Jay Hanselman

Reporter

Jay Hanselman brings more than 10 years experience as a news anchor and reporter to 91.7 WVXU. He came to WVXU from WNKU, where he hosted the local broadcast of All Things Considered.  Hanselman has been recognized for his reporting by the Kentucky AP Broadcasters Association, the Ohio Society of Professional Journalists, and the Ohio AP Broadcasters.

Hanselman covers Cincinnati City Hall for WVXU.

Ways to Connect

Cincinnati City Manager Harry Black has formed an internal task force to review the implications of the increasing number of severe weather events in the city.

Michael E. Keating

Members of Cincinnati Council's Law and Public Safety Committee say they want answers about continuing problems with police radios. They want Motorola representatives at a meeting in two weeks.  

Ann Thompson / WVXU

Officials with the Metropolitan Sewer District are still working to process sewer backup claims from a storm last August.

Jim Nolan/WVXU

Each Friday on Cincinnati Edition we present an in-depth discussion of the developments behind the headlines. Cincinnati City Manager Harry Black presented the FY2017-2018 budget to Mayor John Cranley yesterday. We'll take a look at what is in the budget and how the city plans to deal with a projected $26 million deficit.

Provided

Greater Cincinnati Water Works (GCWW) Director Cathy Bernardino Bailey started her career at the Water Works in 1992 as a chemist. She is now responsible for more than 600 full-time staff and an operational budget of approximately $32 million.

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A Netflix series has the nation talking and school officials all over the country are joining the discussion, sending emails to parents warning them about "13 Reasons Why."

Update May 10, 2016: The planned mixed-use development at Liberty and Elm streets in Over-the-Rhine will move forward. Cincinnati Council voted 8-1 in favor of the project.

Jay Hanselman / WVXU

Preliminary data show the number of streetcar boardings increased in April when compared to March. Assistant City Manager John Juech told a City Council committee Tuesday the preliminary figure was 49,966.

Provided / City of Cincinnati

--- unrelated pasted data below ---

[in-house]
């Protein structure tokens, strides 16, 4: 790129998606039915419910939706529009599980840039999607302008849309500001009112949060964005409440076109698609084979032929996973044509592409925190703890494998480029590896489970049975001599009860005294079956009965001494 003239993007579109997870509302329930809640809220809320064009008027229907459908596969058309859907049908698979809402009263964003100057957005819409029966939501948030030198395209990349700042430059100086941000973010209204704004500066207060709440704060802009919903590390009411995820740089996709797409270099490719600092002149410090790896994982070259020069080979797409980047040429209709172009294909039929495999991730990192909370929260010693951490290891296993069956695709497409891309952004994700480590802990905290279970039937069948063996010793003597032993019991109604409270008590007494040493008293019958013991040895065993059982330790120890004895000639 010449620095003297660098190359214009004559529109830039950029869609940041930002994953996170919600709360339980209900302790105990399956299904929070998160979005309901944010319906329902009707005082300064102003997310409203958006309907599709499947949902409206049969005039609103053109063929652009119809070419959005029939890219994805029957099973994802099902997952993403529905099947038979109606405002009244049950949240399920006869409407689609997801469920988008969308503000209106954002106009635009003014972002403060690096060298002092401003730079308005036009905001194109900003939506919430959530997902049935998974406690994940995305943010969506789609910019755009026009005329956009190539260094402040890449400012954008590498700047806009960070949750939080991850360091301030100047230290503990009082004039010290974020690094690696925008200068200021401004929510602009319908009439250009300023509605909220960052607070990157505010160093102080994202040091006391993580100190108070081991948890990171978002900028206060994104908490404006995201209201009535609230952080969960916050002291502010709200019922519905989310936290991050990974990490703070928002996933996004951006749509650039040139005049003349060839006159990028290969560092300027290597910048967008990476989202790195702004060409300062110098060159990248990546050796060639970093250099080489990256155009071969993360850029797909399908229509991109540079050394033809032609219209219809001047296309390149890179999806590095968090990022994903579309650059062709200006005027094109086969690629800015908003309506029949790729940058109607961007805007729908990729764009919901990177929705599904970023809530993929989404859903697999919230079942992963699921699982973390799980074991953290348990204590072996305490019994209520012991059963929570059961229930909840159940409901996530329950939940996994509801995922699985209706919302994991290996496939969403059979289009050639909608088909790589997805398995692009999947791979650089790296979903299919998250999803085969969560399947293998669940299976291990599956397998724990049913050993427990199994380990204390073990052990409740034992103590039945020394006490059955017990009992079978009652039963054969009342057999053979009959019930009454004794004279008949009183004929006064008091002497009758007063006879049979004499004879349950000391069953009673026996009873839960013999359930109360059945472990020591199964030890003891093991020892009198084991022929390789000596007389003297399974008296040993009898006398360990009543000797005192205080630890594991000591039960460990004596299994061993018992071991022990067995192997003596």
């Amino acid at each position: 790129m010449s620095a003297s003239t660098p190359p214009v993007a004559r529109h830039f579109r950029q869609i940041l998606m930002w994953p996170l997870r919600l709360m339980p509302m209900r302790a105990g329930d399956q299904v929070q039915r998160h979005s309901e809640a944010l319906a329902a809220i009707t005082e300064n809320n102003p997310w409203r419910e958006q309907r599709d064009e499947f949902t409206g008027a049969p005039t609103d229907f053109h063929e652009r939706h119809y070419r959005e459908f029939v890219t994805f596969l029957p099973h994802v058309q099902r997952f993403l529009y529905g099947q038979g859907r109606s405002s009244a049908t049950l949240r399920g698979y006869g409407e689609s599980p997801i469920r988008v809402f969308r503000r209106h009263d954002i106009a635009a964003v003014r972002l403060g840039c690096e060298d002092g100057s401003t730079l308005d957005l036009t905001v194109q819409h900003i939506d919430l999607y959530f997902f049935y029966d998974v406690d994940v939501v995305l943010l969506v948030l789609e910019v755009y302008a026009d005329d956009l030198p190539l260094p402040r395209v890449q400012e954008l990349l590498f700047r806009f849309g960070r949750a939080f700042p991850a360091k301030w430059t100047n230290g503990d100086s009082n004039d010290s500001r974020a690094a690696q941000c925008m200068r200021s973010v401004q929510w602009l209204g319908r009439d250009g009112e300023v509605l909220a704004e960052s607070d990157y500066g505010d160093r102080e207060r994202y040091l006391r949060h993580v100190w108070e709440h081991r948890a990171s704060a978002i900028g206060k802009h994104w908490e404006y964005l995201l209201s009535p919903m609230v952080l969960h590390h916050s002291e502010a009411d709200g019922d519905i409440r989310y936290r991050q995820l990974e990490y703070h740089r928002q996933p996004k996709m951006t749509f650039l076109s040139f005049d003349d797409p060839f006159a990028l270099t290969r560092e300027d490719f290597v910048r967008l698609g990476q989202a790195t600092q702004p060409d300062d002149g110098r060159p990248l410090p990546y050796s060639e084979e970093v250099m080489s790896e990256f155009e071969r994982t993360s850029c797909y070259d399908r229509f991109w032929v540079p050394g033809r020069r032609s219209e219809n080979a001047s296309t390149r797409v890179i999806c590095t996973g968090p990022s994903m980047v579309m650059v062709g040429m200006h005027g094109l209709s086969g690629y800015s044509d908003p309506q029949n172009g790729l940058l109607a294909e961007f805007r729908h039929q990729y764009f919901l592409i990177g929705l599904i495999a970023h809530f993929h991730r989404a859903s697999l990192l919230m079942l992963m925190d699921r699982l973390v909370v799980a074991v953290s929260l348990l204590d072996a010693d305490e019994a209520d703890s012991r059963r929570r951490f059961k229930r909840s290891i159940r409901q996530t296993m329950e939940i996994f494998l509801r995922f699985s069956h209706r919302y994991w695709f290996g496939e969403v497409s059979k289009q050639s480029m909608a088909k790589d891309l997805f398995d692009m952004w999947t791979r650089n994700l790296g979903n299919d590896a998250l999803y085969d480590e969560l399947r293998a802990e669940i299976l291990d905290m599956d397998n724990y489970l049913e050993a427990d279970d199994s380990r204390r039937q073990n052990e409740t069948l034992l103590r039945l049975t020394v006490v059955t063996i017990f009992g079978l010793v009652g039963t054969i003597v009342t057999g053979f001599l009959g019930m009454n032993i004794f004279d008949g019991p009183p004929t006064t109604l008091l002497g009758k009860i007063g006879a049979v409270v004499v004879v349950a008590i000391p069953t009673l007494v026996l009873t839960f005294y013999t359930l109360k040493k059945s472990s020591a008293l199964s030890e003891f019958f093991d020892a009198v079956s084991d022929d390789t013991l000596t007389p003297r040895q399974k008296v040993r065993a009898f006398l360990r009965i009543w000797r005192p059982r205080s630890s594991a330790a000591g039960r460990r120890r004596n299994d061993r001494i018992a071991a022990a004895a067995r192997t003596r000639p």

Cincinnati Recreation officials say they need $94 million in the next six years just to repair and maintain current facilities.  

At the same time, the city's budget is expected to include only about $15 million for that work.  

Provided / City of Cincinnati

Some charitable organizations are concerned Cincinnati's new curbside textile recycling program could reduce the donated items they receive.

Representatives of the Salvation Army, Goodwill, and St. Vincent de Paul offered testimony Monday to City Council's Neighborhoods Committee.

City of Cincinnati / Provided

Starting in July, Cincinnati public service workers will be sweeping almost every street in the city at least once a month.  

Right now, drivers are testing the routes throughout the city.  

Jay Hanselman / WVXU

Summer promotional passes for the Cincinnati Bell Connector will cost $33 a month and go on sale sometime next month.  

The pass will allow unlimited rides on the streetcar each month during June, July and August.  

There is now a person in the Cincinnati city manager's office to advocate for the elderly and disabled.  

Jonathan Lawniczak started earlier this month.  He addressed a city council committee meeting Tuesday.

Jay Hanselman / WVXU

Cincinnati's vice mayor said Monday the city needs to be accountable for clearing litter and weeds off city owned lots just like it is cracking down on private property owners.  

Tana Weingartner / WVXU

Cincinnati needs $103.5 million to replace obsolete and inadequate facilities that serve General Fund departments like police and fire, according to a report from city officials.

The amount updated in 2017 dollars is based on needs identified in a 1996 assessment.

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